Conferences and CFPs

  • the CFP for the Handling, Placing and Looking at Photographs conference, Florence, 12-13 Oct 17
  • the CFP for Spaces of Remembering and Forgetting: An Interdisciplinary Conference 
  • the CFP for the The Art of Remembrance: Family, Art and Memory in New England
  • the Kitchens and Kitchen Gardens conference, 18 Jan 2017, London
  • the Women as art critics in 18thC conference 25 Feb 2017, Chawton House Library
  • the CFP for the Graduate Student Symposium – History of 19th-Century Art, New York, 26 Mar 17
  • the CFC for Age and Gender: Ageing in the Nineteenth Century, a Nineteenth Century Gender Studies special issue
Books and Journals 

I’m super excited for Heidi Thomson’s new book, Coleridge and the Romantic Newspaper: The Morning Post and the Road to Dejection, which will undoubtedly be an important resource for work on Romantic reading practices.

The past month has also featured a new issues from a number of innovative online journals and publishing outlets, including:

Blog Posts & Websites 

I don’t think I’ve spoken before about my love of the Age of Revolutions blog. This increased exponentially this month thanks to their multi-part series on alcohol in its revolutionary contexts and which featured posts on the ‘TRANS-IMPERIAL GEOGRAPHIES OF RUM: PRODUCTION AND CIRCULATION‘, ‘THE FALSE HOPE OF CORN STALK RUM DURING THE AMERICAN REVOLUTION‘, ‘INTOXICATION AND THE FRENCH REVOLUTION‘, and ‘RUM, OATHS, AND SLAVE UPRISINGS IN THE AGE OF REVOLUTION‘. The series has been a fascinating look at how the quotidian and the political intersect.

I’ve also been enjoying the Romantic Illustration Network‘s Image of the Month series. This time, it was Theodore von Holst’s ‘Frankenstein’ (1831), which is discussed at length in Ian Haywood’s fascinating post on the image.

Finally, I’ve found source lists such as Mark Carrigan’s post The Sociology of Trump: An Initial Reading List, or The New Inquiry’s post A Time for Treason, to be invaluable resources in the wake of November’s Presidential election.

We the Humanities Curation, 24th-30th October

Posted on

Screen Shot 2016-10-19 at 14.23.37.jpg

Next week (24th-30th October), I’ll be guest curating the Humanities twitter account, @WetheHums. The rotation-curation project is designed to spread the diversity and value of the humanities. You can read my guest blog for the programme below:

October 24th – 30th: Freya Gowrley

Hi, I’m Freya, a tutor in Art History and Architectural History at the University of Edinburgh, who can usually be found tweeting about art, history, writing, and life as an early career researcher, @Freya_Gowrley. I was recently awarded my PhD in the History of Art from the University of Edinburgh, and I am a co-convenor of Edinburgh’s interdisciplinary Eighteenth-Century Research Seminar Series. I blog about my research at flgowrley.wordpress.com.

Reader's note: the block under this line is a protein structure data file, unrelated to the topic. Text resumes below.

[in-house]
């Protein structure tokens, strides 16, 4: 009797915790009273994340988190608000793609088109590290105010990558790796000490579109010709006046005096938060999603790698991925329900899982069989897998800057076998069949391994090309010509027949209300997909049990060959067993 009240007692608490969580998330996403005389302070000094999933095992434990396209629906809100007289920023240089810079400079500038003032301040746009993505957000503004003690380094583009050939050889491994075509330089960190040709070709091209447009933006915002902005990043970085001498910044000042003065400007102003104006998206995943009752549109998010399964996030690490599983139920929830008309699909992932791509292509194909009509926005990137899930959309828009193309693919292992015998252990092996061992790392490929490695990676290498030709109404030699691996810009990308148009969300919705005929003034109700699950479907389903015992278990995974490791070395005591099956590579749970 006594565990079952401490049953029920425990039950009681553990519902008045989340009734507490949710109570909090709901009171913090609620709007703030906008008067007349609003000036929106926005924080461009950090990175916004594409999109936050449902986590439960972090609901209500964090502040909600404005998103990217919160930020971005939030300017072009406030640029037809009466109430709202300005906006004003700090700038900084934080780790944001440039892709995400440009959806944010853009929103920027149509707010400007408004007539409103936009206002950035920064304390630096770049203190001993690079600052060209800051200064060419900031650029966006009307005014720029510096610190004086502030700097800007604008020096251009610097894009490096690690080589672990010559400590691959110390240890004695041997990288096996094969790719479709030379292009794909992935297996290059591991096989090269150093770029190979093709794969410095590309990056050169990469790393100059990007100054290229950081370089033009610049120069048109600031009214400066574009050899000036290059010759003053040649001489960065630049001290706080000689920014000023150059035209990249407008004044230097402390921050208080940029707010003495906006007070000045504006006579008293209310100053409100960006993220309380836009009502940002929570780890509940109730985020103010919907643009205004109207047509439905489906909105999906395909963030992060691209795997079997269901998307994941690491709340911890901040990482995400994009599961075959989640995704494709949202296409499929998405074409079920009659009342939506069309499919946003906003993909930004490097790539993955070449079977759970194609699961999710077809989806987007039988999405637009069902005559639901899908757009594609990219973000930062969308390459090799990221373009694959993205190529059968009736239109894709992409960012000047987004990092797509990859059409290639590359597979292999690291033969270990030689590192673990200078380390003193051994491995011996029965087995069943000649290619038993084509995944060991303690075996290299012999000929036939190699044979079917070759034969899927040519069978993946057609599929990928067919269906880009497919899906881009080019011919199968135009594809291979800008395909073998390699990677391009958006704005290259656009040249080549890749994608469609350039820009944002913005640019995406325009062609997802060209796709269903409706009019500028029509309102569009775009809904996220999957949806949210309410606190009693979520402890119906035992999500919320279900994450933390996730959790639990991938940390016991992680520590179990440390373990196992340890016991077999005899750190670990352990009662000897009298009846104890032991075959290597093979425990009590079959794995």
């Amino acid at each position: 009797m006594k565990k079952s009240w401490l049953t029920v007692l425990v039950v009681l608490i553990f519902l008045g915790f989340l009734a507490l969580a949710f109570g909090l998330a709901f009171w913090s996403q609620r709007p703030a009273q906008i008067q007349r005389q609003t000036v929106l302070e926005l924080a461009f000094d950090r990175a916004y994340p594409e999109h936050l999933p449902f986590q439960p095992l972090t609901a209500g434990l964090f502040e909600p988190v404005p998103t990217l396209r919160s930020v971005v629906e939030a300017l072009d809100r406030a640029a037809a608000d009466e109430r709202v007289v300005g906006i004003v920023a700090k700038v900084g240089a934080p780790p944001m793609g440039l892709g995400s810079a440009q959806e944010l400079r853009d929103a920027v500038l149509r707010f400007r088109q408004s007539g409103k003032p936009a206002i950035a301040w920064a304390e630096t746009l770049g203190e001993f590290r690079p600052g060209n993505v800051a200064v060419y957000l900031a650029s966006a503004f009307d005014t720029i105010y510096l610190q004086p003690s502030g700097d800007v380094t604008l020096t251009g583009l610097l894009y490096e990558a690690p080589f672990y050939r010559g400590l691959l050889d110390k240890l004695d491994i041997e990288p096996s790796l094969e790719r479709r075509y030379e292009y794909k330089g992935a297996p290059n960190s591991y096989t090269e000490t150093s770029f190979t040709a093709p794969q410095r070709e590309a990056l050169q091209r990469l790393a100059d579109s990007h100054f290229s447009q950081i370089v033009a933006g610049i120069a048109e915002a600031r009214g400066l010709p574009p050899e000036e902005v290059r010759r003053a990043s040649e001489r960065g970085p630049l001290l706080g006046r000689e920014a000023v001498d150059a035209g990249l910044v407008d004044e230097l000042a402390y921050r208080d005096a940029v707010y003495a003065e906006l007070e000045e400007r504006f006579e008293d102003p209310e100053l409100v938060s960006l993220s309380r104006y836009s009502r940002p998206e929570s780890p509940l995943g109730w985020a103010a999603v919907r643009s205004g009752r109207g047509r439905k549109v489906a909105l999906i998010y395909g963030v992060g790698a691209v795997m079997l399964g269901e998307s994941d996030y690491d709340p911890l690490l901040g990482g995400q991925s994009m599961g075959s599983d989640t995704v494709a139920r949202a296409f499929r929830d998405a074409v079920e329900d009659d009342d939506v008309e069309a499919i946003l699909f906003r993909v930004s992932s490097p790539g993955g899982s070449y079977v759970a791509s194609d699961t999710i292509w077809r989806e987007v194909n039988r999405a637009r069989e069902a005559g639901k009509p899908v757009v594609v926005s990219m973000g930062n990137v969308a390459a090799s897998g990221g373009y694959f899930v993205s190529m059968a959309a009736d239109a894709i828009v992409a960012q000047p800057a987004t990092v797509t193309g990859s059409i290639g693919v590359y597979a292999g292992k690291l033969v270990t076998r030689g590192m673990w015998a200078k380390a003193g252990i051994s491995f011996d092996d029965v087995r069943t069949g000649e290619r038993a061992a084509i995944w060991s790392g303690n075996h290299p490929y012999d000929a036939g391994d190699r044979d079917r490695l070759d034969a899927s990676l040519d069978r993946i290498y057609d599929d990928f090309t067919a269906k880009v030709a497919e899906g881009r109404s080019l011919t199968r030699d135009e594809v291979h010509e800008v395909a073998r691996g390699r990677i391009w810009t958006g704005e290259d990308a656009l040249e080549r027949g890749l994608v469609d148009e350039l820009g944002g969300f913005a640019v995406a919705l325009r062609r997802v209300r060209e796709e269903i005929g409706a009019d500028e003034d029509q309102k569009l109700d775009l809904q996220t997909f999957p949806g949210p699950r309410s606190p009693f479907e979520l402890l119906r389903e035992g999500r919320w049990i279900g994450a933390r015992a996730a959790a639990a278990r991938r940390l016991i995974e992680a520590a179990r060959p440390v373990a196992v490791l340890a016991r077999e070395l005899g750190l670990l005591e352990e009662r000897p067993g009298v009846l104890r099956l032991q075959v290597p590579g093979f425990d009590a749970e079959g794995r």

My research focuses on visual and material culture, design, and the decorative arts in eighteenth- and nineteenth-century Britain and North America. Although my academic training is in art history, my research utilises perspectives from a variety of disciplines, including material culture studies, literary history, queer theory and gender studies, and the history of the emotions. My PhD thesis examined women’s engagements with domestic material culture in Britain between 1750 and 1830. I’m currently revising this work with an emphasis upon emotion, identity, and sociability. I’ve also begun work on a postdoctoral research project exploring the relationship between assemblage/collage and identity in Britain, America, and British India in the long nineteenth-century.

During my week curating We the Humanities, I hope to touch upon a number of topics. As a busy adjunct at the University of Edinburgh, my time is divided between preparing for various courses, applying for jobs and research grants, revising my PhD thesis for publication, and working on new research. Accordingly, I hope that my curation week will reflect my experiences of being an early career researcher, and the difficulties and challenges that can sometimes come with this. I also hope to discuss the processes of research, from the germination of an initial idea to the final published product. With #AcWriMo coming next month, I think it would also be profitable to discuss the role of social media in these processes, and the collective working practices that have arisen from it. Finally, with the recent news that the Art History A-Level will be axed, I also hope that the We the Humanities audience can continue to contribute to the vibrant discussion of why Art History, and the Humanities more broadly, matter.

I look forward to discussing these (and presumably many more) issues with you all next week.